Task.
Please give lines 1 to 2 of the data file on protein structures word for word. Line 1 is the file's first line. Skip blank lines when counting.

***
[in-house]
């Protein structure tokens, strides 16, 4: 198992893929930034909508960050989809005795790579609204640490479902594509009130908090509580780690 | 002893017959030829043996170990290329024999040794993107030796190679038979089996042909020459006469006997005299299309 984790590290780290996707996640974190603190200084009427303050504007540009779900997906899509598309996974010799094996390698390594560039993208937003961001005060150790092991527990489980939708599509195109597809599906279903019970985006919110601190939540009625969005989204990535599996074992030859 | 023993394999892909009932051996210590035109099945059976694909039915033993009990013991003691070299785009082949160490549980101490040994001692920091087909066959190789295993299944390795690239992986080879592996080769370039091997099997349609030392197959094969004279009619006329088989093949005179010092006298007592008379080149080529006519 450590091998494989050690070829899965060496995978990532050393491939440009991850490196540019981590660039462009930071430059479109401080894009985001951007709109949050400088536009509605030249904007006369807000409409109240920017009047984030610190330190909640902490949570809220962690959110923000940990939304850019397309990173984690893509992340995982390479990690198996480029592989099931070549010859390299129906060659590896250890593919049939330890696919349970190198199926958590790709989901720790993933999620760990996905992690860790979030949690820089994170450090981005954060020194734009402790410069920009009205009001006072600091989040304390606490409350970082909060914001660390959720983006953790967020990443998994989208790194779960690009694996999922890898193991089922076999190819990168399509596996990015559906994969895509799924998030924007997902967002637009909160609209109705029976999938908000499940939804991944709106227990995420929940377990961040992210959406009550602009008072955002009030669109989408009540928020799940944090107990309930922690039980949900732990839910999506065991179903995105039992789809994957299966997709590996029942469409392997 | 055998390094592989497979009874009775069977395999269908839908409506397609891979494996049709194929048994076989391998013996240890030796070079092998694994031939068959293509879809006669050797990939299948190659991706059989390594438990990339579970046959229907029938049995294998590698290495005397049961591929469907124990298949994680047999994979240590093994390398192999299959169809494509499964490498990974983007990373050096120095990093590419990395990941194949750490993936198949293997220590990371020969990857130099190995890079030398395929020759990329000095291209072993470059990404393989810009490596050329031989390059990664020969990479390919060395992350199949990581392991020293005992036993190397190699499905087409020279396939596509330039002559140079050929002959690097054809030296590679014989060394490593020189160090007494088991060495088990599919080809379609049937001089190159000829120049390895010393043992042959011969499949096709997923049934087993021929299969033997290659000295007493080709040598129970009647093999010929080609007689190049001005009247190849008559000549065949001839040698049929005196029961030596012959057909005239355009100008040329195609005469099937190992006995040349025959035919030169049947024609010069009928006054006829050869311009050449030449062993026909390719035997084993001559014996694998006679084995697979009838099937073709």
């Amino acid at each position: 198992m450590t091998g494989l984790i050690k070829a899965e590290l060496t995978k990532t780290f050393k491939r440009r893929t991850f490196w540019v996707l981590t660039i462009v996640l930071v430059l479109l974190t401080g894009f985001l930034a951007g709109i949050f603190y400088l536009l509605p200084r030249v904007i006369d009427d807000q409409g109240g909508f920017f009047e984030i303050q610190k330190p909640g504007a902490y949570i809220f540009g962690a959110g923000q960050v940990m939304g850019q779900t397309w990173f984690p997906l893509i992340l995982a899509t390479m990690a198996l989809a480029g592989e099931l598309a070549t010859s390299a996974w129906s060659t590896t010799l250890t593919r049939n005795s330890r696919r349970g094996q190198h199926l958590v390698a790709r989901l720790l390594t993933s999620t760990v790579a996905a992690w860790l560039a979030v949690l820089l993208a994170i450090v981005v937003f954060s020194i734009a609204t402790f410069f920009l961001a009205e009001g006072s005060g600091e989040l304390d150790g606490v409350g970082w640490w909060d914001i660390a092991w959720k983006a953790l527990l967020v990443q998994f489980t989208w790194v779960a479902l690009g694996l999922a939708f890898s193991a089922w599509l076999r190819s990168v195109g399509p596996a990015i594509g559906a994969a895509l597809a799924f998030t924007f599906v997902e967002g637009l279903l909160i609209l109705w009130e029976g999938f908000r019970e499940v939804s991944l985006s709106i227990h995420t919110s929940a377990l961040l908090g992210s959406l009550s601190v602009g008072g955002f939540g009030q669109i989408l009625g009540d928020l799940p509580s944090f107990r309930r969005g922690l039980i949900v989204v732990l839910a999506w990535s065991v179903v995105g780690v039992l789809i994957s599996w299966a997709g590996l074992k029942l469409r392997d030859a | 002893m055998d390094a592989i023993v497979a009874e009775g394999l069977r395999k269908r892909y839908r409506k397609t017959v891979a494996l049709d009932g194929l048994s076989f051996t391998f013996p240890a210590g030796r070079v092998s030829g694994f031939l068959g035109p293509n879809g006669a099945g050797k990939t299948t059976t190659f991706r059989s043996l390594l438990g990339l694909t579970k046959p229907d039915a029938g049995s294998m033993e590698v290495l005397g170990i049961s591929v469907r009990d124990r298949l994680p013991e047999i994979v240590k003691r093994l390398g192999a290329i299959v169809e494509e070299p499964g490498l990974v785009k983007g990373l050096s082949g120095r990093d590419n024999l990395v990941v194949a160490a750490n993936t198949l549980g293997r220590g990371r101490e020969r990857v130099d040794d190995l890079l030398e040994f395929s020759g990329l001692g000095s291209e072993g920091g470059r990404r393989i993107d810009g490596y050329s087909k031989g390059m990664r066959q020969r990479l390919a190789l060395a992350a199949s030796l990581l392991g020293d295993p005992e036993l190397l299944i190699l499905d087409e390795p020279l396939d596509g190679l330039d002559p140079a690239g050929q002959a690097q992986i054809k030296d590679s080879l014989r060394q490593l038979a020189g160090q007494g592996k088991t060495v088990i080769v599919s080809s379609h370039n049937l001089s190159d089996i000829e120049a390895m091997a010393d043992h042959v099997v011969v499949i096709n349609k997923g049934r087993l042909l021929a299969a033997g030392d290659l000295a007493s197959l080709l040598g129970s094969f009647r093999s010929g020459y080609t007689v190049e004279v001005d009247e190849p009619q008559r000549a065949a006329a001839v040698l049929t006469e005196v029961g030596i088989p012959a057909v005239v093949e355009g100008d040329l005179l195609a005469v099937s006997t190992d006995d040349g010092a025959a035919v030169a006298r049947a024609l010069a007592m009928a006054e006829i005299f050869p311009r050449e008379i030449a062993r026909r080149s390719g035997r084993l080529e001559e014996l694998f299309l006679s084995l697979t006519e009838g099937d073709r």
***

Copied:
[in-house]
């Protein structure tokens, strides 16, 4: 198992893929930034909508960050989809005795790579609204640490479902594509009130908090509580780690 | 002893017959030829043996170990290329024999040794993107030796190679038979089996042909020459006469006997005299299309 984790590290780290996707996640974190603190200084009427303050504007540009779900997906899509598309996974010799094996390698390594560039993208937003961001005060150790092991527990489980939708599509195109597809599906279903019970985006919110601190939540009625969005989204990535599996074992030859 | 023993394999892909009932051996210590035109099945059976694909039915033993009990013991003691070299785009082949160490549980101490040994001692920091087909066959190789295993299944390795690239992986080879592996080769370039091997099997349609030392197959094969004279009619006329088989093949005179010092006298007592008379080149080529006519 450590091998494989050690070829899965060496995978990532050393491939440009991850490196540019981590660039462009930071430059479109401080894009985001951007709109949050400088536009509605030249904007006369807000409409109240920017009047984030610190330190909640902490949570809220962690959110923000940990939304850019397309990173984690893509992340995982390479990690198996480029592989099931070549010859390299129906060659590896250890593919049939330890696919349970190198199926958590790709989901720790993933999620760990996905992690860790979030949690820089994170450090981005954060020194734009402790410069920009009205009001006072600091989040304390606490409350970082909060914001660390959720983006953790967020990443998994989208790194779960690009694996999922890898193991089922076999190819990168399509596996990015559906994969895509799924998030924007997902967002637009909160609209109705029976999938908000499940939804991944709106227990995420929940377990961040992210959406009550602009008072955002009030669109989408009540928020799940944090107990309930922690039980949900732990839910999506065991179903995105039992789809994957299966997709590996029942469409392997 | 055998390094592989497979009874009775069977395999269908839908409506397609891979494996049709194929048994076989391998013996240890030796070079092998694994031939068959293509879809006669050797990939299948190659991706059989390594438990990339579970046959229907029938049995294998590698290495005397049961591929469907124990298949994680047999994979240590093994390398192999299959169809494509499964490498990974983007990373050096120095990093590419990395990941194949750490993936198949293997220590990371020969990857130099190995890079030398395929020759990329000095291209072993470059990404393989810009490596050329031989390059990664020969990479390919060395992350199949990581392991020293005992036993190397190699499905087409020279396939596509330039002559140079050929002959690097054809030296590679014989060394490593020189160090007494088991060495088990599919080809379609049937001089190159000829120049390895010393043992042959011969499949096709997923049934087993021929299969033997290659000295007493080709040598129970009647093999010929080609007689190049001005009247190849008559000549065949001839040698049929005196029961030596012959057909005239355009100008040329195609005469099937190992006995040349025959035919030169049947024609010069009928006054006829050869311009050449030449062993026909390719035997084993001559014996694998006679084995697979009838099937073709």